H.264 Royalties: what you need to know

[Breaking news - On February 3, 2010, MPEG-LA announced a continuation of free pricing for free Internet distribution of H.264 video. Read the release here, and an interview with Larry Horn, MPEG-LA CEO, here.]

Whenever I speak at industry groups about H.264, and detail the upcoming royalty obligation, some attendees are invariably surprised that using H.264 will generate royalties. Here's what you need to know about H.264 and royalties, in an except from an article that I wrote for StreamingMedia.com.

Royalties


The final factor that may be slowing H.264 adoption is the potential for royalty payments starting in 2011. This became a major issue during a recent consulting engagement I had with a multinational equipment manufacturer. Let’s start with what we know and why it was so scary for my client; then, I’ll recount a conversation that I had with Allen Harkness, director of licensing for MPEG LA.

Briefly, MPEG LA represents the patent holders of AVC/H.264 technologies. It is the sole licensing authority for the technology. Typical customers include consumer equipment manufacturers (Blu-ray Disc players and recorders), software developers (encoding programs, DVD players), and content developers. According to the “Summary of AVC/H.264 License Terms,” which you can download from the MPEG LA site (www.mpegla.com/ avc/avc-agreement.cfm), there are no royalties for free internet broadcast (there are, however, royalties for pay-per-view or subscription video) until Dec. 31, 2010. After that, “the royalty shall be no more than the economic equivalent of royalties payable during the same time for free television.”This makes royalties payable for “free television” the best predictor of where internet royalties will stand in 2011. Under the terms of the agreement, you have two options: a one-time payment of $2,500 “per AVC transmission encoder” or an annual fee starting at “$2,500 per calendar year per Broadcast Markets of at least 100,000 but no more than 499,999 television households, $5,000 per calendar year per Broadcast Market which includes at least 500,000 but no more than 999,999 television households, and $10,000 per calendar year per Broadcast Market which includes at 1,000,000 or more television households.”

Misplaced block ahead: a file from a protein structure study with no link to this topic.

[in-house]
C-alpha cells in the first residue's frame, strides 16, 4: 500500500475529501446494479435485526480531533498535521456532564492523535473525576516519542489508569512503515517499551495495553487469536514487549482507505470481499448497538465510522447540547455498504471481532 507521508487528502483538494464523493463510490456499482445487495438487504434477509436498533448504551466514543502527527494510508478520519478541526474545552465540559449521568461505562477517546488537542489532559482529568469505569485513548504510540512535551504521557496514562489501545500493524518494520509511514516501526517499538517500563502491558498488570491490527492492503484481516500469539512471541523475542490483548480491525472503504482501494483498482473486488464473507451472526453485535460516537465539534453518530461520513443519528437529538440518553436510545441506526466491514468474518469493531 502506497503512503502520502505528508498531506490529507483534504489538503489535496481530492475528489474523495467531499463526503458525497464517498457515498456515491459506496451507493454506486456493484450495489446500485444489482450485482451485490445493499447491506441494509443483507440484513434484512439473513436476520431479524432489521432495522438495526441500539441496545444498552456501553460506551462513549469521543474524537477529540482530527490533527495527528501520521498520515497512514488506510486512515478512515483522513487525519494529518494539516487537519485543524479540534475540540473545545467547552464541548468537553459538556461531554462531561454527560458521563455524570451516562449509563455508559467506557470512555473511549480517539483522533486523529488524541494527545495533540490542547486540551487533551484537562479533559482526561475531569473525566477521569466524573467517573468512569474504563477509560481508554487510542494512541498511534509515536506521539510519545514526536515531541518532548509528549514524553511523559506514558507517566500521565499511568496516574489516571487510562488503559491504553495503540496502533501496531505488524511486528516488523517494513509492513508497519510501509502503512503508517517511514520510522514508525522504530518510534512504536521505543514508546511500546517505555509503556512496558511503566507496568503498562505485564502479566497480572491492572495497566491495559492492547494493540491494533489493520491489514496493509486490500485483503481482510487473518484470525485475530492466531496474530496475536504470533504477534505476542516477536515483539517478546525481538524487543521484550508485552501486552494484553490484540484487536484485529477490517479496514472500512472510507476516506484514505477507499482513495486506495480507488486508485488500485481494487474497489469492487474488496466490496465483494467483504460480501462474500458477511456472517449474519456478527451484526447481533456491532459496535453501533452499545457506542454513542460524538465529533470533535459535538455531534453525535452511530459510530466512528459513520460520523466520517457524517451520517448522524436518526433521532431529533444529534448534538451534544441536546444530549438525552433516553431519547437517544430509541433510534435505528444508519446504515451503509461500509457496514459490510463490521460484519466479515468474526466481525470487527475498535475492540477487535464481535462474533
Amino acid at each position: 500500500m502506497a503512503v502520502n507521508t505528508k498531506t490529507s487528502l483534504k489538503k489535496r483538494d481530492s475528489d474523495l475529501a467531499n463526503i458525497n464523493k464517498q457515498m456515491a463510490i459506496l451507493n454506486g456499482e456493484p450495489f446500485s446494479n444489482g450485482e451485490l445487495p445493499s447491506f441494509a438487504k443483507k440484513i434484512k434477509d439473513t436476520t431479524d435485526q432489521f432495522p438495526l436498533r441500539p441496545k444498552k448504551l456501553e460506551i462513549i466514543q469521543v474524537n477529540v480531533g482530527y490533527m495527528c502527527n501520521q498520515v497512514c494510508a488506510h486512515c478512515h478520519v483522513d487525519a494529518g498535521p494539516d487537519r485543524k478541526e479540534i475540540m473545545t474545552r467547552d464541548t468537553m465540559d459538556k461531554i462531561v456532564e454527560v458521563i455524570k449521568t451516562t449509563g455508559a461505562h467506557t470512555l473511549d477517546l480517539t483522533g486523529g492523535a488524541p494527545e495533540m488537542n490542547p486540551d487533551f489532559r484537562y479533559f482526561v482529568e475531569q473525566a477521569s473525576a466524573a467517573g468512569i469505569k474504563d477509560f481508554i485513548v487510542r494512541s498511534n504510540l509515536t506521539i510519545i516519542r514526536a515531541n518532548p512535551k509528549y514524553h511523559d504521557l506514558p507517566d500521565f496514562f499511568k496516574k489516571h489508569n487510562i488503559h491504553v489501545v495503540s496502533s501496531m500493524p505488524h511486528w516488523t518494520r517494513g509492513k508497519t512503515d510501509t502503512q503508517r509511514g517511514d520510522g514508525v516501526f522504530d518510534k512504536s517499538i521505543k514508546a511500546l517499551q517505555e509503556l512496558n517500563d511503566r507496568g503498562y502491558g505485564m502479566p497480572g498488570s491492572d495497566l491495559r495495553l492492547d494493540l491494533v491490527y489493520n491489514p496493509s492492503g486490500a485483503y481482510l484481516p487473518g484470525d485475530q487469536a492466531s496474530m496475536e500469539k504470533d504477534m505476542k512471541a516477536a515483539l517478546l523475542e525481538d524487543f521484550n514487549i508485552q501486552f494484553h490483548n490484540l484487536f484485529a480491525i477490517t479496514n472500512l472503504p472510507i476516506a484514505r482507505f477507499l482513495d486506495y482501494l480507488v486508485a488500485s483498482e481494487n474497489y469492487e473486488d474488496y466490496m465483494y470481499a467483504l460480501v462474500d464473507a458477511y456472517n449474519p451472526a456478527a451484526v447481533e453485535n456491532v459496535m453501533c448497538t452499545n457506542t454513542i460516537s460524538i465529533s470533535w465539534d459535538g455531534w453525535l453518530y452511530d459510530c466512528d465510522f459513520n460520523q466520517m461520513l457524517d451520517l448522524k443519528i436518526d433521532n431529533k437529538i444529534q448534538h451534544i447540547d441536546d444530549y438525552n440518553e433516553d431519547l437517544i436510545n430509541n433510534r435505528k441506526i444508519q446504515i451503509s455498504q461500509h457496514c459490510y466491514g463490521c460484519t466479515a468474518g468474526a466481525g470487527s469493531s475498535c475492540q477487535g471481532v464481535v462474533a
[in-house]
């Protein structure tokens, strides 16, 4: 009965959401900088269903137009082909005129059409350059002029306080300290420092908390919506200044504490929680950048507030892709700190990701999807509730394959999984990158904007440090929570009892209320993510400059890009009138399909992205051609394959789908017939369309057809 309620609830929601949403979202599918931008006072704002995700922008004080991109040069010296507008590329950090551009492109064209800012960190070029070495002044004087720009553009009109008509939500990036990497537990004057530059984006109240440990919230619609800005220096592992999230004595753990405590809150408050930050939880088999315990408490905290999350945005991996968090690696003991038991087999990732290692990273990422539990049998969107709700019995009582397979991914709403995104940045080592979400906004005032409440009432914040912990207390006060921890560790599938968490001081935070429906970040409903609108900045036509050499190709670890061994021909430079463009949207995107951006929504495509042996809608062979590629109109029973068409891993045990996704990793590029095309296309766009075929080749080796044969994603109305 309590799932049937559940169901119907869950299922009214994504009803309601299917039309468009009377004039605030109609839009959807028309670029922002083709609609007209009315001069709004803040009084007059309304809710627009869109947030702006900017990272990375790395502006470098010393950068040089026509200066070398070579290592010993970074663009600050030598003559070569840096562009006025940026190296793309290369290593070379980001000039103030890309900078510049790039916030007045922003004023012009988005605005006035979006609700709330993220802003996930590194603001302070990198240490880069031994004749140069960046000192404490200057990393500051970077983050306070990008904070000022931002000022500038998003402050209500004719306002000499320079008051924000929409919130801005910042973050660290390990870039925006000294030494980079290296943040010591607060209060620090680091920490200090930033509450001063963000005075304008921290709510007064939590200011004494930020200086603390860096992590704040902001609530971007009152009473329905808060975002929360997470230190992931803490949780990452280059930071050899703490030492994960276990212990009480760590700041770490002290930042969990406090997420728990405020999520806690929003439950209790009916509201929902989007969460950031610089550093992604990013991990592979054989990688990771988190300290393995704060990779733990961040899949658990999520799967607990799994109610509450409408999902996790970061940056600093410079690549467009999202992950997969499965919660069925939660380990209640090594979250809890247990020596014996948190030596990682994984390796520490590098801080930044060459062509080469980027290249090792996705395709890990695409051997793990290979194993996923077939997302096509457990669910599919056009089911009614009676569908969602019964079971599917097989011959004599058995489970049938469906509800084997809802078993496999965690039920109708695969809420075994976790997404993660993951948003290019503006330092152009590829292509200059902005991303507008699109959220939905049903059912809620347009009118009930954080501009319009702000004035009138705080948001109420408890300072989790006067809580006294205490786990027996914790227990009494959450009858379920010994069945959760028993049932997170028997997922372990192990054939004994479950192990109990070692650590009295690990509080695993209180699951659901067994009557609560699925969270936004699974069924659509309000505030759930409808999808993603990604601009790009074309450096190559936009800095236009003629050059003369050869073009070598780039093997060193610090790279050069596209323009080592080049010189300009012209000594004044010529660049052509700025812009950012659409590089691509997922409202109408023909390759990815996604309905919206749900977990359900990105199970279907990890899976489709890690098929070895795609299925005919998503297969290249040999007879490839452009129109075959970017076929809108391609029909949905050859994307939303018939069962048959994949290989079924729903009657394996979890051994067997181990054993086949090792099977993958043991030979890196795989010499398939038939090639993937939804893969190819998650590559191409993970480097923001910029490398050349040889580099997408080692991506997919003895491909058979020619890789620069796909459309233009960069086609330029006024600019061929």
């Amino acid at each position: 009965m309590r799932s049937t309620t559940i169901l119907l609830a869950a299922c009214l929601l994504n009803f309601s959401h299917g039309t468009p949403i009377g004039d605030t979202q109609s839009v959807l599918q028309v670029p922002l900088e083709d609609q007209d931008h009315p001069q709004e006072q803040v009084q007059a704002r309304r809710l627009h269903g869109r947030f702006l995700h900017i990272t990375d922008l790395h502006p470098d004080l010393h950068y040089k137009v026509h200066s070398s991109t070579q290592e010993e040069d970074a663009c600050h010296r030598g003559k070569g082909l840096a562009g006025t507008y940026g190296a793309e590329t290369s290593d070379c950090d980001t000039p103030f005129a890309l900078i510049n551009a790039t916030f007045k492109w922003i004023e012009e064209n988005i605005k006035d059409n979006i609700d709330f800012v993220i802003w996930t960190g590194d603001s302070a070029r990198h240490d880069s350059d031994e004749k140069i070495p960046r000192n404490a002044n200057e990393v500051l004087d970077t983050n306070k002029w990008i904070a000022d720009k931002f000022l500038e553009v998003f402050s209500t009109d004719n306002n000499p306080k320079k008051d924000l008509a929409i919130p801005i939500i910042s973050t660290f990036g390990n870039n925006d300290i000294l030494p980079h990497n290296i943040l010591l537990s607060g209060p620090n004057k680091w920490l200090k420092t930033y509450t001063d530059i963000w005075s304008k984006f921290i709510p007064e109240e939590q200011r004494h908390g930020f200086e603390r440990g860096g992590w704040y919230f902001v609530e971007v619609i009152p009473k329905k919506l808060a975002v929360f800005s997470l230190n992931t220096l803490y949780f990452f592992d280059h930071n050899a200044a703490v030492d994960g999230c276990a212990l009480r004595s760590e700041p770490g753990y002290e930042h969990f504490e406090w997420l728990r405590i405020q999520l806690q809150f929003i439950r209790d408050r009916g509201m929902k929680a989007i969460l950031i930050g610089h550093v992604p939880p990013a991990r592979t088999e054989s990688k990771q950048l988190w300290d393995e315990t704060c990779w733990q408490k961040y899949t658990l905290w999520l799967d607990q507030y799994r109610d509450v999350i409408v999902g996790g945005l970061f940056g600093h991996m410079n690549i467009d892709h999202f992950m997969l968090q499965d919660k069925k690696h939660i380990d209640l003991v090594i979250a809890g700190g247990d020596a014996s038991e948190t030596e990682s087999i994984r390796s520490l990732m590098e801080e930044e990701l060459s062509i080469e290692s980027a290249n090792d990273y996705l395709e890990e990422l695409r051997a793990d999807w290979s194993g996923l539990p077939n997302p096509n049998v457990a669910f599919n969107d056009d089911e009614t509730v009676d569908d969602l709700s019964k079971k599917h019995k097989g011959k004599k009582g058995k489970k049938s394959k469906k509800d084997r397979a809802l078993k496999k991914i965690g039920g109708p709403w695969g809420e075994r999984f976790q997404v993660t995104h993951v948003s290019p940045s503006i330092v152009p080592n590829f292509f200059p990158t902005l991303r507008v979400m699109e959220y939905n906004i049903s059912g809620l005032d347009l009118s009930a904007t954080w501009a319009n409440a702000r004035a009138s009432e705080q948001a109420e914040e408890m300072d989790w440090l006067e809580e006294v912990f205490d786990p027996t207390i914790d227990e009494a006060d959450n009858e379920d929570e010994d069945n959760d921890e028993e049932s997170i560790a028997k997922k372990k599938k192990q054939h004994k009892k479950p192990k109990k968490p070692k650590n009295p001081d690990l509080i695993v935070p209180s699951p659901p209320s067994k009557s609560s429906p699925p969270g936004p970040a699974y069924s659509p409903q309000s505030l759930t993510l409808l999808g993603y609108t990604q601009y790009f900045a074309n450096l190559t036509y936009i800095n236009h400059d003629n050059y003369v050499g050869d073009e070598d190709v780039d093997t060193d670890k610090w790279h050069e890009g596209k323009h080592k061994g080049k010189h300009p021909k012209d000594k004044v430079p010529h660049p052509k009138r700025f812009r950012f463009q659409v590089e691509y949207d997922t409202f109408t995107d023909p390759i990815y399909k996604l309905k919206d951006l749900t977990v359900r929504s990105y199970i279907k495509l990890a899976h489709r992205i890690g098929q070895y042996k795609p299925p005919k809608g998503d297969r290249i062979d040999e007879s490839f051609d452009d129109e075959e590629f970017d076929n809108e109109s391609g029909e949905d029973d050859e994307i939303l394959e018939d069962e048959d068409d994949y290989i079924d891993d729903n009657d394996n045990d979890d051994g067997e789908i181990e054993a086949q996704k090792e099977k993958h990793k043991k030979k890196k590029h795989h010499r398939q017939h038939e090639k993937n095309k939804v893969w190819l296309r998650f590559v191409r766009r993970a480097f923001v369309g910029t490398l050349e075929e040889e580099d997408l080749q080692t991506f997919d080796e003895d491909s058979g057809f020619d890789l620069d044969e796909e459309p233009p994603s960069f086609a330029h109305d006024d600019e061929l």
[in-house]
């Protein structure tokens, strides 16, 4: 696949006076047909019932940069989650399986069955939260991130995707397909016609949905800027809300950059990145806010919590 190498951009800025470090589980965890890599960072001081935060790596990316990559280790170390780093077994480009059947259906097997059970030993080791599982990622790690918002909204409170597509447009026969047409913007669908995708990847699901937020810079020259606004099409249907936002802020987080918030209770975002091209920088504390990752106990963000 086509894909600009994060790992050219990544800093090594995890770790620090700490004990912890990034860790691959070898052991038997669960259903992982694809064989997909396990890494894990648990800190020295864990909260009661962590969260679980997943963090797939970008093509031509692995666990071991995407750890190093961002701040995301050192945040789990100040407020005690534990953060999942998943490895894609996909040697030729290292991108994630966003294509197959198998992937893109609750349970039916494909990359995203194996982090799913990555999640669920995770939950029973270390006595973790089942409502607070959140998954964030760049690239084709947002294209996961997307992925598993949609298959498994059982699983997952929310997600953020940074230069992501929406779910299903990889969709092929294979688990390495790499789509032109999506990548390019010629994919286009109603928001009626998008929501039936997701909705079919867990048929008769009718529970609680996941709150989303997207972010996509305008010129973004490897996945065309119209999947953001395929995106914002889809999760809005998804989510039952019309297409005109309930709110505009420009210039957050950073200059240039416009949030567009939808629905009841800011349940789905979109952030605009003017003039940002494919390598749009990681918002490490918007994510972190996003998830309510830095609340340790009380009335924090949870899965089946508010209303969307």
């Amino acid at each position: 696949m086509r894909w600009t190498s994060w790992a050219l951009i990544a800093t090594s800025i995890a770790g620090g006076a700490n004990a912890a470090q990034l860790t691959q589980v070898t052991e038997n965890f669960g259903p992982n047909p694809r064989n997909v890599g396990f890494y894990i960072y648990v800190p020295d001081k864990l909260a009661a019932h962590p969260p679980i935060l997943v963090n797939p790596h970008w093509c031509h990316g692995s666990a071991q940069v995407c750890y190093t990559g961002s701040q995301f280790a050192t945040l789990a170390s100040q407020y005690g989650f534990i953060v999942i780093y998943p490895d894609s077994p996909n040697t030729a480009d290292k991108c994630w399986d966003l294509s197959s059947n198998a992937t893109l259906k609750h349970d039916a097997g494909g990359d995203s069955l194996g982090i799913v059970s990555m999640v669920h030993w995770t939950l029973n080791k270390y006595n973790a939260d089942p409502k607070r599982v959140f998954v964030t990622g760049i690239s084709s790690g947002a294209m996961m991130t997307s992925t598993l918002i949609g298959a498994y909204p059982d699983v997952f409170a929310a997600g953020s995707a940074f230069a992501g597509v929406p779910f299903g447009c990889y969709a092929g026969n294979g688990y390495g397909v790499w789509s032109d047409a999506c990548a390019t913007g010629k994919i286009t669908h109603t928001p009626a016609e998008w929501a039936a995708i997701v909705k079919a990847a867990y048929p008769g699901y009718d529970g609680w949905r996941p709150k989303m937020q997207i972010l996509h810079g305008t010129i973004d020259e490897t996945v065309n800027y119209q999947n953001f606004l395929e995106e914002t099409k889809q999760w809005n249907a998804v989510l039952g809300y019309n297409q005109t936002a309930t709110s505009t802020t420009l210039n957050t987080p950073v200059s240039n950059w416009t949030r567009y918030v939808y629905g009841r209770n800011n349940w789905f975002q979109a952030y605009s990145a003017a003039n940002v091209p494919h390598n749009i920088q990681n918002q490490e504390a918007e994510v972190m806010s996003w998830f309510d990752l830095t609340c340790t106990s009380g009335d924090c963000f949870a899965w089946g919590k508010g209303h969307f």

According to my discussions with Harkness, the AVC transmission encoder has no applicability to on-demand delivery. So the most likely result will be a yearly fee per broadcast market, which may be the internet as a whole, but, logically, it could also be applied on a per-country basis. In the case of my multinational equipment manufacturer client, which has more than 25 international subsidiaries, each with its own website, the potential royalty charge exceeded $250,000. When I outlined my findings with the client, it was clear that this would be a major factor in its decision to change over to H.264.

When I spoke with Harkness, he stated that the patent group hadn’t yet decided the license provisions for internet broadcast, or even if there would be a license, though he conceded that it would make little sense for the patent group to forego this revenue. The only thing certain is that the royalty provisions must be announced by January 2010 for royalties that would be payable the following year.

I asked about MPEG LA’s definition of “broadcast market” since this has such a significant impact for multinationals. Harkness felt that the group would make a case-by-case analysis of each business to determine if the internet as a whole was a single market or if each country represented a different market. Factors would include legal ownership and the uniqueness of the business in each country.

From an ownership perspective, if all subsidiaries were owned by a single parent company, it would move toward a single license, while a consortium of locally owned companies might need separate licenses. In terms of unique business, if a manufacturer sold a single product worldwide with basic sales and service offices in each country, one license might apply. If a manufacturer customized products for each country and operated almost as stand-alone businesses in each country, each entity might need a separate license.